I chose the power resistor so that it dissipates about 7W while the NPN transistor dissipates about 3W to absorb the 10W output of the panel when no power is required to charge the batteries (~99% of the time when the sun is shining). I use a TL431 to sense the battery voltage and to control the base current of the NPN to create the precision shunt-regulator.
     
  15. camerart

    camerart Active Member

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    Hi S,
    What is MPP?
    How I see it, is: As soon as the capacitor1 hits the correct charging voltage, the Solar panels switch over to 'say' another capacitor to charge, while the first one is charging the device, cap2 is charging up to the correct voltage. As soon as the voltage of cap1 is below the charging voltage, switch back to cap2, and so on. The speed of the switching is controlled, by the caps voltages.
    I haven't thought it through, but just my assessment of how my chargers work, after observation. Of course currents, over voltage and safety etc need to be taken into consideration.
    C.
     
  16. MikeMl

    MikeMl Well-Known Member Most Helpful Member

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    Maximum Power Point. Every panel has a "sweet spot" where the product of the panel voltage and the panel output current hits maximum Power output. If you are trying to recharge a battery in the shortest possible time, then you would like the charge controller to operate the panel at Vmppt.

    The Vmppt for a 21Vopen-circuit panel is typically about 16V, so if you load the panel down to the battery charging voltage (~14V), it takes slightly longer to charge the battery than it would if the panel output voltage was kept at 16V. However, the decrease in charging time by using an expensive MPPT controller vs just connecting the panel to the battery with either a series or shunt regulator is so small so as not being worth the trouble...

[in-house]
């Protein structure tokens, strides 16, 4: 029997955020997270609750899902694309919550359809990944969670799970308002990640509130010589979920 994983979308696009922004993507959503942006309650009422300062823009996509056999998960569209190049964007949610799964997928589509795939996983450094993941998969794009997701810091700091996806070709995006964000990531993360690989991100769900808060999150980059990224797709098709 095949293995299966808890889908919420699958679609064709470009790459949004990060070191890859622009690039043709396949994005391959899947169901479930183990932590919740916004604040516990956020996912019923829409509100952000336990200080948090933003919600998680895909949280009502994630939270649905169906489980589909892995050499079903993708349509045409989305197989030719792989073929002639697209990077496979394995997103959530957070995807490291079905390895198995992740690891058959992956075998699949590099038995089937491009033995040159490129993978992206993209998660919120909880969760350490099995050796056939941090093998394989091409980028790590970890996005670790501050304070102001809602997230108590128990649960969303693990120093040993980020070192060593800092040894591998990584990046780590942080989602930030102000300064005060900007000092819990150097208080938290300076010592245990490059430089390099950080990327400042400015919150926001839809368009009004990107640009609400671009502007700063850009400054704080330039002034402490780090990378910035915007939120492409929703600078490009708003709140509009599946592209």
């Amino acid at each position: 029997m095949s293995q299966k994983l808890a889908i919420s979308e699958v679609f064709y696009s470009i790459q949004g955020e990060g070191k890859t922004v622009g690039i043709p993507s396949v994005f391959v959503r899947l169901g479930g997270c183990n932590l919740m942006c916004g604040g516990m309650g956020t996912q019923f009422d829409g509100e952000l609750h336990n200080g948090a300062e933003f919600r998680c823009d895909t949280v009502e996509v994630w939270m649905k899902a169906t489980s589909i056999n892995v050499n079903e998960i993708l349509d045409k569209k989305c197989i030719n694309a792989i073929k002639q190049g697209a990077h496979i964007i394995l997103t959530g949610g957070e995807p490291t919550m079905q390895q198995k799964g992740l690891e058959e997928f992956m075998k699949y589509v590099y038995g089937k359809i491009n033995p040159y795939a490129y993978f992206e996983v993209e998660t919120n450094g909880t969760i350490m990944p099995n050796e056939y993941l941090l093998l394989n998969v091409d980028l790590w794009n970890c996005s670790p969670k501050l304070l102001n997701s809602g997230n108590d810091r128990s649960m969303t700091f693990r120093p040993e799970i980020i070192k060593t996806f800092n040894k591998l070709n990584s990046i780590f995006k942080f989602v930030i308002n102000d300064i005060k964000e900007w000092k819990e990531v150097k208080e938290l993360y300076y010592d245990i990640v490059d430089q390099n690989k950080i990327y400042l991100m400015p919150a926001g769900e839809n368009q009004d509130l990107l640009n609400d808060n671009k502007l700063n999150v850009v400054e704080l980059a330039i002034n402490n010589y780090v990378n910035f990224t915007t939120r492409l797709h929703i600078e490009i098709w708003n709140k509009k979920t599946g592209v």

17. camerart

    camerart Active Member

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    Hi M,
    Thanks.
     
  18. SimonSolar2C

    SimonSolar2C New Member

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    Today the sun shone and I plugged in a real load and the LDO is working. Somehow the Isc test I did previously made no sense, but actually using it to charge my phone works. !
    Many thanks to everyone for their comments here.
    As for mefficiency, with the solar panel connected directly to the phone, in slightly cloudy sun, I get less total power to the phone than with the LDO in circuit. That doesnt make much snese unless the sunlight moved or the Maximum Power Point is actually better with the LDO in circuit.
    I'll do some more tests tomorrow with a more robust test platform.
    Tony Stewart spec Misterbenn If you had any thoughts on improvements that could PWM the solar input side also, so we can hard wire the MPP in average conditions, that would be a nice improvement.
    BTW The iPhone seems to have some sort of control in it, where it starts up drawing 150ma, and I'm assuming if the voltage drops too low, it drops back its current draw to just 89ma. Tried to search on info about this to no avail.
     
  19. camerart

    camerart Active Member

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    Hi s,
    Don't forget to 'aim' the panel towards the sun.
    C.